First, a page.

More Money Needed to Close Ailing S&Ls;, Congress Panel Told

From Times Wire Services

The top federal savings and loan regulator said today that unless Congress and the Administration come up with more money to resolve the industry’s crisis, his agency may have to leave hundreds of insolvent institutions open.

“The legislative failure to provide additional resources in a timely fashion would place the (Federal Home Loan) Bank Board in a position where there is no other option but to cease case resolutions,” M. Danny Wall, chairman of the bank board, told the House Budget Committee.

The bank board last year spent $38 billion to close insolvent institutions or merge them with healthier partners.

$2.5 Billion a Year Losses


Wall estimated that insolvent savings and loans are losing $2.5 billion a year. The bank board has estimated that it will cost $45 billion to $50 billion to clean up the industry. Private estimates run to $100 billion or more.

Wall said the bank board will provide an updated cost estimate, possibly next week.

He said to “permit weak institutions to continue to deteriorate . . . would ultimately increase the cost of resolution.”

In separate testimony before the committee, Federal Deposit Insurance Corp. Chairman L. William Seidman said FDIC funds should not be used to rescue insolvent thrifts.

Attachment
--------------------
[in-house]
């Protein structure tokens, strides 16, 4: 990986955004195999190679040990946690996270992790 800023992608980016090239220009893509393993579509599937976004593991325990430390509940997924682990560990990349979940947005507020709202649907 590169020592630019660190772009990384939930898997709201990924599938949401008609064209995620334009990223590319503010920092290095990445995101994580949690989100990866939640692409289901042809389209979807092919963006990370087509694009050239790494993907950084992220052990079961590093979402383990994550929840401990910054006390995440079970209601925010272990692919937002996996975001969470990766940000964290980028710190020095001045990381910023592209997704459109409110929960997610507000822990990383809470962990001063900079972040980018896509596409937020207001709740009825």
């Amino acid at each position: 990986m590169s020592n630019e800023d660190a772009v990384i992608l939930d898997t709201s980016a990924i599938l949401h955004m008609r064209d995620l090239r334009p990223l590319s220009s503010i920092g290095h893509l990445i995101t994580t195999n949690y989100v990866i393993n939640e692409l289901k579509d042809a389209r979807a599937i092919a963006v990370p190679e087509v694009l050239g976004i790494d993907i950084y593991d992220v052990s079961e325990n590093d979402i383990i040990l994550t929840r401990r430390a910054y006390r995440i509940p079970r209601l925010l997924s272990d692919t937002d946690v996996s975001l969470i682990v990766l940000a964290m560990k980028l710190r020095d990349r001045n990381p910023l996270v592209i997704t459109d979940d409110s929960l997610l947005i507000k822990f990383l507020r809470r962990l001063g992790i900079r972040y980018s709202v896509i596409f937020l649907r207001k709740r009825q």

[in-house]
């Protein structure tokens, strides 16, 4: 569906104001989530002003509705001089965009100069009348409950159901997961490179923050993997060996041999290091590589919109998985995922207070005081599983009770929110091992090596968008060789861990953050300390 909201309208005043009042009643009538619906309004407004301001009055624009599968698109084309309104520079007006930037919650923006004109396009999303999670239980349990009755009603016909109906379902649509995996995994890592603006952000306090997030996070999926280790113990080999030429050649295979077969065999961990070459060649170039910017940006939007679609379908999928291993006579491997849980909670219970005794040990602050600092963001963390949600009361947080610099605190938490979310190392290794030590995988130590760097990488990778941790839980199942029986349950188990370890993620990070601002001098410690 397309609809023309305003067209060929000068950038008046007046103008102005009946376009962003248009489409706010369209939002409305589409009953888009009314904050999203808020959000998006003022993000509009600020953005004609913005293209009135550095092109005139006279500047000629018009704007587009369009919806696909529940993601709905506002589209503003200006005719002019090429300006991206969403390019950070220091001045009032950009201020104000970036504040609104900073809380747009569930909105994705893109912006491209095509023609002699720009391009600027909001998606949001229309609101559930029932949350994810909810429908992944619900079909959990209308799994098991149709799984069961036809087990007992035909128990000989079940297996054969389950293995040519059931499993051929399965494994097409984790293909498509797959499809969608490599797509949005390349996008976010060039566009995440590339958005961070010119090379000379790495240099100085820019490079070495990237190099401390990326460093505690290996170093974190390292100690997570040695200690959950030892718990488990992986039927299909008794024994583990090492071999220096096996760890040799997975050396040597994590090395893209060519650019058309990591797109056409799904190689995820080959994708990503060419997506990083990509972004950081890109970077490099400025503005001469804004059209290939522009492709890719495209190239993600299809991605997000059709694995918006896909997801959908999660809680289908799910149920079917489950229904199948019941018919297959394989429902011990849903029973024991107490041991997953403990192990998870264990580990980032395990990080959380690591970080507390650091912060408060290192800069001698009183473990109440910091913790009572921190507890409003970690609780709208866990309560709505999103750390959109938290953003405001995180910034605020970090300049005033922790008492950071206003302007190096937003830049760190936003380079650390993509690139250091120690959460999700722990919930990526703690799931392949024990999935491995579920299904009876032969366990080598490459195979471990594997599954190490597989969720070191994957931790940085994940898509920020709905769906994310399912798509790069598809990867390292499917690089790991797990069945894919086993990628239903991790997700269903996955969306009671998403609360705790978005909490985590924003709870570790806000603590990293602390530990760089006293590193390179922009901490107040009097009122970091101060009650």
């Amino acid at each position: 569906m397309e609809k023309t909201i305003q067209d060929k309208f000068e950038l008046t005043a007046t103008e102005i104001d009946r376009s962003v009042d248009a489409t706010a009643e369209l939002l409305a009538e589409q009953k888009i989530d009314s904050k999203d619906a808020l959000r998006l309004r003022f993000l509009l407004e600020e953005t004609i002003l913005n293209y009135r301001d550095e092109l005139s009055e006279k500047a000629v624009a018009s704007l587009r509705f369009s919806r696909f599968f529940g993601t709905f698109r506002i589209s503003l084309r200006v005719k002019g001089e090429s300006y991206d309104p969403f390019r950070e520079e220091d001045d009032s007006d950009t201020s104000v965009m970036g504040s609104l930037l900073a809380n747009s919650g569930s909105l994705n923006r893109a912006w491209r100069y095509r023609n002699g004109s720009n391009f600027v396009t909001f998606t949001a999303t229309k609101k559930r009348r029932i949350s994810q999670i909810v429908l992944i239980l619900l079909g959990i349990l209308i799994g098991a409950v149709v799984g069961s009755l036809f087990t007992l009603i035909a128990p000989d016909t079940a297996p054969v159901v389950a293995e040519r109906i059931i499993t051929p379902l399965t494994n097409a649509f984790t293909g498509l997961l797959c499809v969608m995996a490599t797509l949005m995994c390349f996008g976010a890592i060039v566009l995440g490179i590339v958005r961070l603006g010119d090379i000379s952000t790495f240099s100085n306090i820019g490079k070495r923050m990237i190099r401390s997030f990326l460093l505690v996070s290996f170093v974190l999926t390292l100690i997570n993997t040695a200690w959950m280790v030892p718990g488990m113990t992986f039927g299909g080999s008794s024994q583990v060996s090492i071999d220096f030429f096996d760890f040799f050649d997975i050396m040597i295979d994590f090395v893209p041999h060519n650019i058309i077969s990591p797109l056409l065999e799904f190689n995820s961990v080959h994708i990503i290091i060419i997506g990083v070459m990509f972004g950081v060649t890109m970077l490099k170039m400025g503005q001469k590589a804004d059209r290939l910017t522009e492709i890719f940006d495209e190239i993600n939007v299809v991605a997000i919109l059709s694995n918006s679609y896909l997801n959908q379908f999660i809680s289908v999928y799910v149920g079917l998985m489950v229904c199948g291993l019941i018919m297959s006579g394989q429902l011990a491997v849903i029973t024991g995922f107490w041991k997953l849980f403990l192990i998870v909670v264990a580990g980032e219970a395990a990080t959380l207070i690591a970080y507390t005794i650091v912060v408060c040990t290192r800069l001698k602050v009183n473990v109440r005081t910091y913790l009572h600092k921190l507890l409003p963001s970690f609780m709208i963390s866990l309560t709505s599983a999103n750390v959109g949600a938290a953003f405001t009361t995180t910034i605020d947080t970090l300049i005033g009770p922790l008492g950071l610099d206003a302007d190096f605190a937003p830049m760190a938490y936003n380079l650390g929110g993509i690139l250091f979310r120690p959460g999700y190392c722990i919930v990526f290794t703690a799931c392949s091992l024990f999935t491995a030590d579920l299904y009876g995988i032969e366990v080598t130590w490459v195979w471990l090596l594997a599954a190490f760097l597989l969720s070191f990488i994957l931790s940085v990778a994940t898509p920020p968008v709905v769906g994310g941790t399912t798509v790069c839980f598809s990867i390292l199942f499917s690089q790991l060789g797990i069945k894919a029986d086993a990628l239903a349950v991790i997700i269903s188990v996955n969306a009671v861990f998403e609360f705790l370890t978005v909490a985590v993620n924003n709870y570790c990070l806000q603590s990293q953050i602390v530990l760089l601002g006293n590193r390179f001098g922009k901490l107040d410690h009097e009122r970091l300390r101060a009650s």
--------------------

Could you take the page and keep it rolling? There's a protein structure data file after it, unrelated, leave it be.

“It would be unfair to target banks to pay the cost of rescuing their competitors, the S&L; industry,” Seidman said.

The FDIC, which insures deposits at banks, has estimated the cost of recapitalizing the Federal Savings and Loan Insurance Corp., the branch of the FHLBB that insures thrifts against insolvency, could range between $80 billion and $105 billion, Seidman said.

“Unfortunately, one way or another, the federal government will have to provide some of the funding to resolve the FSLIC problem either through use of its credit, revenues or user fees,” Seidman said.

Wall said it was unrealistic to expect the thrift industry to shoulder the entire burden of bailing out the remaining insolvent thrifts.

He said any decision regarding additional funds for FSLIC should be made by the Bush Administration and by Congress. If significant amounts of cash became available, regulators could pursue several possible courses, Wall added.

For example, he said it would be cheaper for FSLIC to purchase certain insured assets from buyers of insolvent thrifts and recognize the losses quickly rather than continue to pay an annual yield on the asset over the life of a rescue agreement.

In a second course of action, FSLIC could buy back some of its promissory notes, Wall said, noting that in some cases the interest that the fund pays is substantially higher than the income received on FSLIC investments.

In another approach, additional cash for FSLIC would allow acquired institutions that have profit-sharing arrangements with FSLIC to pay off high-cost debt, which would improve their earnings and thus benefit FSLIC.